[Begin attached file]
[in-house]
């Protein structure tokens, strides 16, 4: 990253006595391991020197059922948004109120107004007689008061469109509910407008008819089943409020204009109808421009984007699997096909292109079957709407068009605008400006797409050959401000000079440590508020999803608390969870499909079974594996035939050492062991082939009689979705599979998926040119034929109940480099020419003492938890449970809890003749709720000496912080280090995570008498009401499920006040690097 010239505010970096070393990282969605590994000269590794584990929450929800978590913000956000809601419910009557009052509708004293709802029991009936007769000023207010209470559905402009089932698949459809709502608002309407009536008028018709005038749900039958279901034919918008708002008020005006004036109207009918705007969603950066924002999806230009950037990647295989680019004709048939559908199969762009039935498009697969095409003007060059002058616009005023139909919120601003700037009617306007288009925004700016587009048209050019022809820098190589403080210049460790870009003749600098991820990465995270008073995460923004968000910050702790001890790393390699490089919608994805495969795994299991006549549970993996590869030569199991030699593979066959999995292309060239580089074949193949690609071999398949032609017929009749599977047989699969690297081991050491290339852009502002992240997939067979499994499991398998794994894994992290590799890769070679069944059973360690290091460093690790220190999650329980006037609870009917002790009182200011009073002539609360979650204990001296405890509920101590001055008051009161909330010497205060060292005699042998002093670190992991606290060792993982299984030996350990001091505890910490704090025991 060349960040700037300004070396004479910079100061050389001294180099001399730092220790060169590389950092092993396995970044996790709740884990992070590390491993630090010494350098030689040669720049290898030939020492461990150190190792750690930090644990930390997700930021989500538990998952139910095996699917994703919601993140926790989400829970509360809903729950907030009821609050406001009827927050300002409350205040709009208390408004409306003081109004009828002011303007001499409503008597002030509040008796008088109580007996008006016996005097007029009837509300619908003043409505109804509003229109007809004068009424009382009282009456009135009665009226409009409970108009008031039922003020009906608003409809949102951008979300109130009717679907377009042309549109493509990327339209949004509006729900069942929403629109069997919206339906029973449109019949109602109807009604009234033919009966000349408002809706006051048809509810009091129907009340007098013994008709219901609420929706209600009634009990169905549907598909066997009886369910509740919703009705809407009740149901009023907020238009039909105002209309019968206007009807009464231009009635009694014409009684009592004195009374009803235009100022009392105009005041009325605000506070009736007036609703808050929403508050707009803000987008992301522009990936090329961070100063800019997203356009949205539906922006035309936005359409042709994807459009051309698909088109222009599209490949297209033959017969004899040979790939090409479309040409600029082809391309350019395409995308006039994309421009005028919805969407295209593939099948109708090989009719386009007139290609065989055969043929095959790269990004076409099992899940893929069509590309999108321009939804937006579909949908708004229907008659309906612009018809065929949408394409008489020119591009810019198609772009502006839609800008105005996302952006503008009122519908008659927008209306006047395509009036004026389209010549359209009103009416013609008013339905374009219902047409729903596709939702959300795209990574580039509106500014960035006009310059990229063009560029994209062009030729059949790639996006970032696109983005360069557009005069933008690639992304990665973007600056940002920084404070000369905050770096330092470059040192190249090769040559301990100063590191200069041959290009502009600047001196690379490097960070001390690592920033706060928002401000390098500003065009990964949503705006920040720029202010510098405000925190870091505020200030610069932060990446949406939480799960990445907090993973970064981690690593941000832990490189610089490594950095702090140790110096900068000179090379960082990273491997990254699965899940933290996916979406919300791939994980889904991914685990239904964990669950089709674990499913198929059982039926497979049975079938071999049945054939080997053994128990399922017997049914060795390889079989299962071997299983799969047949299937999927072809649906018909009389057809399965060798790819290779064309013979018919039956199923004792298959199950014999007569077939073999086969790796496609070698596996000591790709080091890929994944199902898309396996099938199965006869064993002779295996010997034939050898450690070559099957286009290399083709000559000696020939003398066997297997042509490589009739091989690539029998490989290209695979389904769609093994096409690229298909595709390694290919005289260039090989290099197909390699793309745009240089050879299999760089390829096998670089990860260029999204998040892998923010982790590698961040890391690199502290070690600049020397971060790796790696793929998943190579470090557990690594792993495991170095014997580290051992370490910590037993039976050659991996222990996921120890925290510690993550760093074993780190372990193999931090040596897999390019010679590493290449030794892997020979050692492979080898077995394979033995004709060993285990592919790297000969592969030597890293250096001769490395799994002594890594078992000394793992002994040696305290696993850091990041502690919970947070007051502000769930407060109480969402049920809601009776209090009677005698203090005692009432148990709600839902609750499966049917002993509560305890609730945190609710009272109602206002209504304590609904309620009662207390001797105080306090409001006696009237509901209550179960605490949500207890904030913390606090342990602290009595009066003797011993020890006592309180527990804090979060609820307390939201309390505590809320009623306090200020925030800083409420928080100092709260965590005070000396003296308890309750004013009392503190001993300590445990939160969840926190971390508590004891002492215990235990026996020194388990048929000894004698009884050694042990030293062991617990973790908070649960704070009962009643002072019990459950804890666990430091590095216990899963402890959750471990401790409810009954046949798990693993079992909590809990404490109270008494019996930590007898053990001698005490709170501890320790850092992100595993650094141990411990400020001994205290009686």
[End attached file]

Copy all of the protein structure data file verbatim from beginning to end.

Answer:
[in-house]
């Protein structure tokens, strides 16, 4: 990253006595391991020197059922948004109120107004007689008061469109509910407008008819089943409020204009109808421009984007699997096909292109079957709407068009605008400006797409050959401000000079440590508020999803608390969870499909079974594996035939050492062991082939009689979705599979998926040119034929109940480099020419003492938890449970809890003749709720000496912080280090995570008498009401499920006040690097 010239505010970096070393990282969605590994000269590794584990929450929800978590913000956000809601419910009557009052509708004293709802029991009936007769000023207010209470559905402009089932698949459809709502608002309407009536008028018709005038749900039958279901034919918008708002008020005006004036109207009918705007969603950066924002999806230009950037990647295989680019004709048939559908199969762009039935498009697969095409003007060059002058616009005023139909919120601003700037009617306007288009925004700016587009048209050019022809820098190589403080210049460790870009003749600098991820990465995270008073995460923004968000910050702790001890790393390699490089919608994805495969795994299991006549549970993996590869030569199991030699593979066959999995292309060239580089074949193949690609071999398949032609017929009749599977047989699969690297081991050491290339852009502002992240997939067979499994499991398998794994894994992290590799890769070679069944059973360690290091460093690790220190999650329980006037609870009917002790009182200011009073002539609360979650204990001296405890509920101590001055008051009161909330010497205060060292005699042998002093670190992991606290060792993982299984030996350990001091505890910490704090025991 060349960040700037300004070396004479910079100061050389001294180099001399730092220790060169590389950092092993396995970044996790709740884990992070590390491993630090010494350098030689040669720049290898030939020492461990150190190792750690930090644990930390997700930021989500538990998952139910095996699917994703919601993140926790989400829970509360809903729950907030009821609050406001009827927050300002409350205040709009208390408004409306003081109004009828002011303007001499409503008597002030509040008796008088109580007996008006016996005097007029009837509300619908003043409505109804509003229109007809004068009424009382009282009456009135009665009226409009409970108009008031039922003020009906608003409809949102951008979300109130009717679907377009042309549109493509990327339209949004509006729900069942929403629109069997919206339906029973449109019949109602109807009604009234033919009966000349408002809706006051048809509810009091129907009340007098013994008709219901609420929706209600009634009990169905549907598909066997009886369910509740919703009705809407009740149901009023907020238009039909105002209309019968206007009807009464231009009635009694014409009684009592004195009374009803235009100022009392105009005041009325605000506070009736007036609703808050929403508050707009803000987008992301522009990936090329961070100063800019997203356009949205539906922006035309936005359409042709994807459009051309698909088109222009599209490949297209033959017969004899040979790939090409479309040409600029082809391309350019395409995308006039994309421009005028919805969407295209593939099948109708090989009719386009007139290609065989055969043929095959790269990004076409099992899940893929069509590309999108321009939804937006579909949908708004229907008659309906612009018809065929949408394409008489020119591009810019198609772009502006839609800008105005996302952006503008009122519908008659927008209306006047395509009036004026389209010549359209009103009416013609008013339905374009219902047409729903596709939702959300795209990574580039509106500014960035006009310059990229063009560029994209062009030729059949790639996006970032696109983005360069557009005069933008690639992304990665973007600056940002920084404070000369905050770096330092470059040192190249090769040559301990100063590191200069041959290009502009600047001196690379490097960070001390690592920033706060928002401000390098500003065009990964949503705006920040720029202010510098405000925190870091505020200030610069932060990446949406939480799960990445907090993973970064981690690593941000832990490189610089490594950095702090140790110096900068000179090379960082990273491997990254699965899940933290996916979406919300791939994980889904991914685990239904964990669950089709674990499913198929059982039926497979049975079938071999049945054939080997053994128990399922017997049914060795390889079989299962071997299983799969047949299937999927072809649906018909009389057809399965060798790819290779064309013979018919039956199923004792298959199950014999007569077939073999086969790796496609070698596996000591790709080091890929994944199902898309396996099938199965006869064993002779295996010997034939050898450690070559099957286009290399083709000559000696020939003398066997297997042509490589009739091989690539029998490989290209695979389904769609093994096409690229298909595709390694290919005289260039090989290099197909390699793309745009240089050879299999760089390829096998670089990860260029999204998040892998923010982790590698961040890391690199502290070690600049020397971060790796790696793929998943190579470090557990690594792993495991170095014997580290051992370490910590037993039976050659991996222990996921120890925290510690993550760093074993780190372990193999931090040596897999390019010679590493290449030794892997020979050692492979080898077995394979033995004709060993285990592919790297000969592969030597890293250096001769490395799994002594890594078992000394793992002994040696305290696993850091990041502690919970947070007051502000769930407060109480969402049920809601009776209090009677005698203090005692009432148990709600839902609750499966049917002993509560305890609730945190609710009272109602206002209504304590609904309620009662207390001797105080306090409001006696009237509901209550179960605490949500207890904030913390606090342990602290009595009066003797011993020890006592309180527990804090979060609820307390939201309390505590809320009623306090200020925030800083409420928080100092709260965590005070000396003296308890309750004013009392503190001993300590445990939160969840926190971390508590004891002492215990235990026996020194388990048929000894004698009884050694042990030293062991617990973790908070649960704070009962009643002072019990459950804890666990430091590095216990899963402890959750471990401790409810009954046949798990693993079992909590809990404490109270008494019996930590007898053990001698005490709170501890320790850092992100595993650094141990411990400020001994205290009686």